More than a quarter of the indigenous people of Ontario visit the dentist only for emergencies, and they face increased odds of having poor dental care, according to researchers at York University, who have expressed concerned by these because of the links between poor oral health and overall health, including heart disease.
“This study is important because it is one of the first to highlight the extent of poor dental care use among this population,” said Vrati Mehra, graduate student, President’s Ambassador, and Canada Institute for Health Research Canada Graduate Scholar.
“Our study highlights that a considerably large percentage of Ontario’s indigenous population report visiting the dentist only in cases of emergency. This over-reliance on emergency treatment not only means worse health outcomes for patients, but also leads to greater long-term healthcare costs for the province as well as the patient,” said Mehra.
The indigenous people of Canada have remained one of the most disadvantaged groups in the Canadian healthcare system for decades, the researchers said, including dental care. The auditor general of Canada’s fall 2017 report found that Inuit and First Nations people have nearly twice as much dental disease as other Canadians. Also, Health Canada does not know whether its dental programming for indigenous Canadians is improving their oral health.
The Canadian Community Health Survey (CCHS) is one of the biggest national health surveys administered in Canada. It collects health-related data on Canadians age 12 and older across all provinces and territories.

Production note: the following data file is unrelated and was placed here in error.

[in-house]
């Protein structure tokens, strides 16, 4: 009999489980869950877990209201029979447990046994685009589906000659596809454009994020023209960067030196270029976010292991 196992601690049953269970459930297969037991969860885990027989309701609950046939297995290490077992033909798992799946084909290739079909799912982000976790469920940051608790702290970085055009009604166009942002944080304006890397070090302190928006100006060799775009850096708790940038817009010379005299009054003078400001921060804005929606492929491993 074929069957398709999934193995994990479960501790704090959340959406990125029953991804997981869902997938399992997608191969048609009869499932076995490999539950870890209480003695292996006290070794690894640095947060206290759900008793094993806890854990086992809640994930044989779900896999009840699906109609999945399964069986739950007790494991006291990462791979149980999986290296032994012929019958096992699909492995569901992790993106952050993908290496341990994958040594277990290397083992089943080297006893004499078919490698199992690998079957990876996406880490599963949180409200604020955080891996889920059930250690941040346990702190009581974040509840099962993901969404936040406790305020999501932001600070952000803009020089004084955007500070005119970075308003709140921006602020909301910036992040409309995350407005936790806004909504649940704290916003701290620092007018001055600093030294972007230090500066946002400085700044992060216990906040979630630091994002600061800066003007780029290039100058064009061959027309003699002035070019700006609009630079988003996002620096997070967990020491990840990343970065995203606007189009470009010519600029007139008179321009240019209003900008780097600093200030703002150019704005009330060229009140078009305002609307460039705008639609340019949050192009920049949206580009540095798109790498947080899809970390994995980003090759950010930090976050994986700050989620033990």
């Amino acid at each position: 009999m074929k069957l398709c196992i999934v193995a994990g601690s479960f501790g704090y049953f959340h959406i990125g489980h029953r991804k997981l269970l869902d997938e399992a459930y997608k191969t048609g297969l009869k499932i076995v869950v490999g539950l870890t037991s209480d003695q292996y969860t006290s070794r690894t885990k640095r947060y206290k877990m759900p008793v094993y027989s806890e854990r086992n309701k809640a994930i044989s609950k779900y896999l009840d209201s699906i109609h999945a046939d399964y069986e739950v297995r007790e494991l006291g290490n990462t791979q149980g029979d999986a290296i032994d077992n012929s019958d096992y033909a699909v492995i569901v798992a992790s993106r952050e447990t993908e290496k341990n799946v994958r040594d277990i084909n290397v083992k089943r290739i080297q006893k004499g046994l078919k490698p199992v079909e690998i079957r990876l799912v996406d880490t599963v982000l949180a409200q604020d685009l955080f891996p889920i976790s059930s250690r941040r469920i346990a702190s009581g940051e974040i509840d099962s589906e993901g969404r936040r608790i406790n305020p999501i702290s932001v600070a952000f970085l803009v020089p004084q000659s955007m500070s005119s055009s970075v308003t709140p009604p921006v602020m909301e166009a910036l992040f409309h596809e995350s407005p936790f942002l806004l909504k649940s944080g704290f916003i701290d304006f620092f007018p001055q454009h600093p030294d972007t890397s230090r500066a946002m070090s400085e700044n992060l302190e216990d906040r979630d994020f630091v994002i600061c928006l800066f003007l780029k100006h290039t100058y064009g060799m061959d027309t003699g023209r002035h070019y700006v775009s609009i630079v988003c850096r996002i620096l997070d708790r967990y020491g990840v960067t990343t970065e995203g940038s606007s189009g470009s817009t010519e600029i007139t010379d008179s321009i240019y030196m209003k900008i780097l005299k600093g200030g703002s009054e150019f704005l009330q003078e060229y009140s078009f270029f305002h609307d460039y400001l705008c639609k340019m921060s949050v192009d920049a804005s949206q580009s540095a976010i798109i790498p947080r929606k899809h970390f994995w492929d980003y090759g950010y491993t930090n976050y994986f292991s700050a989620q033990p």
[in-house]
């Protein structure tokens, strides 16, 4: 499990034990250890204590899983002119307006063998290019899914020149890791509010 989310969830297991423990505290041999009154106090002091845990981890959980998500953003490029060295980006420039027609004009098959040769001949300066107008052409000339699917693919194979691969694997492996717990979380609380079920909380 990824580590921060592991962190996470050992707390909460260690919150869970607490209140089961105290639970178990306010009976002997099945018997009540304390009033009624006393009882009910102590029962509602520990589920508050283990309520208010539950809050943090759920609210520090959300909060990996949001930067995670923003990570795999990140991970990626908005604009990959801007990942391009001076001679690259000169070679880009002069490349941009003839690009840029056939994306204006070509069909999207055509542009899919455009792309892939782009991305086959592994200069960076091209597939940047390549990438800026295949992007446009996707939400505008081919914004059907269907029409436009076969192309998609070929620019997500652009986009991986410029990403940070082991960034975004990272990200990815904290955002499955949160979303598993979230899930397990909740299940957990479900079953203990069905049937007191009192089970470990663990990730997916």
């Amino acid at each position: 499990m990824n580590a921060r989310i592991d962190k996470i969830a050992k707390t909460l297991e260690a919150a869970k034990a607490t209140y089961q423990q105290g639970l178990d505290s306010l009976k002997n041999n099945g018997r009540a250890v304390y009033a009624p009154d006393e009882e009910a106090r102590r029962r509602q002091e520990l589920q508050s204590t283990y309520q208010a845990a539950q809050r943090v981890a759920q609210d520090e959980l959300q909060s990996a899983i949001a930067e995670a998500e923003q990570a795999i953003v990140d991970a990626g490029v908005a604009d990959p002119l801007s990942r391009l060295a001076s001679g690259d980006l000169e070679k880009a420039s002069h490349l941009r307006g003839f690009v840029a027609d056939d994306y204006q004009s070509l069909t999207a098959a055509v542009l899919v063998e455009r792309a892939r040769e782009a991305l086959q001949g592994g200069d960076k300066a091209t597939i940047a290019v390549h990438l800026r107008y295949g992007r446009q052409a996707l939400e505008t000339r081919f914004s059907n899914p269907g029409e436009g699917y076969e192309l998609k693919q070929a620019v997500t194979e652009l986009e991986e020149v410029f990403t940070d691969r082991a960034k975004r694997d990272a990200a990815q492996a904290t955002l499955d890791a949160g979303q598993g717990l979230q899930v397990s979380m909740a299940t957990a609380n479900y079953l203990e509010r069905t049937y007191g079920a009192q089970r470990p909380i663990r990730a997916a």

The study sample from the 2014 CCHS consisted of indigenous individuals age 12 and older living in Ontario, which has one of the largest indigenous populations in the country. The sample totaled 676 participants, with 54% women and 46% men. Also, 60% were First Nations, and 40% were Métis or Inuit.
The main outcome was assessed with the question “Do you usually visit the dentist?” with four options:
- More than once a year for checkups
- About once a year for checkups
- Less than once a year for checkups
- Only for emergency care
Outcomes were categorized as yes/no, with yes indicating visiting the dentist only for emergency care. Additional information such as socio-demographic factors, including indigenous identity group, age, sex, marital status, education, and language spoken; socioeconomic status determined by household income, dental insurance, and work status; health behavior factors such as smoking and alcohol use; and oral health and other health-related factors, such as stress in life.
The study had three key findings:
- 28% of the participants visited the dentist only for emergencies.
- First Nations people were at increased odds of having poor dental care.
- Being male, a smoker, having fair or poor health, and lacking dental insurance increase the odds of visiting the dentist only for emergency dental care.
This work has pronounced policy implications, the researchers said. The social programs that deliver health services to indigenous people must be routinely assessed and improved to cater to the needs of this population and be better tailored to confront the social determinants that hinder indigenous people from using these services, Mehra said.
“Although social dental care programs do exist, it is unclear as to how efficacious they are. It is important that we routinely assess and amend these programs to accommodate the needs of this population,” said Mehra.
The social determinants of health are the broad range of personal, social, economic, and environmental factors that determine individual and population health, according to the government of Canada, including:
- Income and social status
- Employment and working conditions
- Education and literacy
- Childhood experiences
- Physical environments
- Social supports and coping skills
- Healthy behaviors
- Access to health services
- Biology and genetic endowment
- Race and racism
The study, “Prevalence and Factors Associated with Visiting the Dentist Only for Emergency Care Among Indigenous People in Ontario,” was published by the Journal of Immigrant and Minority Health.
Indigenous Oral Health Inequalities Begin in Childhood
Workshop Helps American Indian Students Prepare for Dental School
Oregon’s First Dental Therapist Goes to Work